Learning Aims:
  • Understanding that sound intensity (loudness) is measured in decibels
  • Understanding that exposure to very loud sounds can cause damage to hearing
A sound sensor, interface and software that displays sound waveforms (e.g. CMA Coach 6), a sound source, a shoe box, different isolation materials like cotton wool, fabrics, egg boxes, foam, newspaper, etc.
Suggestions for use:

Divide the class into small groups to work with computers, hand out Classroom Material: Sound protection (Part I). Let students perform computer investigations to determine the sound intensity of different sound sources and to determine the best sound insulator. Once students completed their investigations discuss their results.

Then hand out Classroom Material: Sound protection (Part II). Have students research the effects of sound on their health (Research assignment: How loud is too loud?). In their investigation they can use a nice interactive animation – ‘Interactive sound ruler’ available via http://www.nidcd.nih.gov/health/education/decibel/decibel.asp.

Then use protective earmuffs to show students and have a class discussion on why different professions might need to use these, and what would be the effects for these people if the ear protection is not worn. Discuss the possible damages loud sounds can have on human hearing.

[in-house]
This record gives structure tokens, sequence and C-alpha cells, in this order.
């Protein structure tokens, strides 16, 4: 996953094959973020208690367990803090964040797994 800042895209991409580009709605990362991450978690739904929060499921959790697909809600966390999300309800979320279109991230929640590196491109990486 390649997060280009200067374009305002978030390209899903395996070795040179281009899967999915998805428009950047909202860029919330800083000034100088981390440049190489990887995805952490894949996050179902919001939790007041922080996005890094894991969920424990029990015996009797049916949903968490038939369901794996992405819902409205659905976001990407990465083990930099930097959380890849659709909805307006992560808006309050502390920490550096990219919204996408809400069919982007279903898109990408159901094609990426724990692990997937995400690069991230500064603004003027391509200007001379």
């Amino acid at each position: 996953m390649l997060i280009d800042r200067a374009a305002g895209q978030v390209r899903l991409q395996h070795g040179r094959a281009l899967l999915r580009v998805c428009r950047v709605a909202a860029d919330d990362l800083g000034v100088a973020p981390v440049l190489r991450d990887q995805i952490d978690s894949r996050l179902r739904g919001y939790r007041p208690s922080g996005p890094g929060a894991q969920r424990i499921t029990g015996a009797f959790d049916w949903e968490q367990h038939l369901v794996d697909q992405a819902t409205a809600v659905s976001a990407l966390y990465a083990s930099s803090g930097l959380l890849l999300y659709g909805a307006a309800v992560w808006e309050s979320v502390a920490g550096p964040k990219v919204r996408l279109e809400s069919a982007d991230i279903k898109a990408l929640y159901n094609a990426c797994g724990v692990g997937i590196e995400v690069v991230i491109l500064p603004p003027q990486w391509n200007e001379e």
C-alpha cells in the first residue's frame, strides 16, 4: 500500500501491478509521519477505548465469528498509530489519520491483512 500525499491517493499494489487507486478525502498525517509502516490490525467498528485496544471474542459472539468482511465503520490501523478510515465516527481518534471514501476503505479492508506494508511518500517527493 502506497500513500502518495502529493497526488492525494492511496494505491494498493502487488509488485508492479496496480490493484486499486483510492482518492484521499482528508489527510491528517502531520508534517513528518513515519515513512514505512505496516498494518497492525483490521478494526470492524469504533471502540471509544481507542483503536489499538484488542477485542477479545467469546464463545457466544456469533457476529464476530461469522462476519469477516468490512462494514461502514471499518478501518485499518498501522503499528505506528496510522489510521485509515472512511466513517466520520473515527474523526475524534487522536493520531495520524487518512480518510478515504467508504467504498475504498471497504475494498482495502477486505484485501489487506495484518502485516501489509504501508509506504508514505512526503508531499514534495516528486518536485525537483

This lesson would be an excellent time to invite an audiologist to visit the class. Have students write questions for the speaker on slips beforehand. In this students should be encouraged to relate their question with the research assignment.

Possible questions:
  • Why do you think construction workers wear earmuffs?
  • Can you think of any other profession who need to wear ear protection?
  • What might happen if these people don’t wear ear protection?
  • Which material is the best at stopping sound?
  • Which material is useless at stopping sound?
  • Does the twice the thickness of the material stop the sounds any better?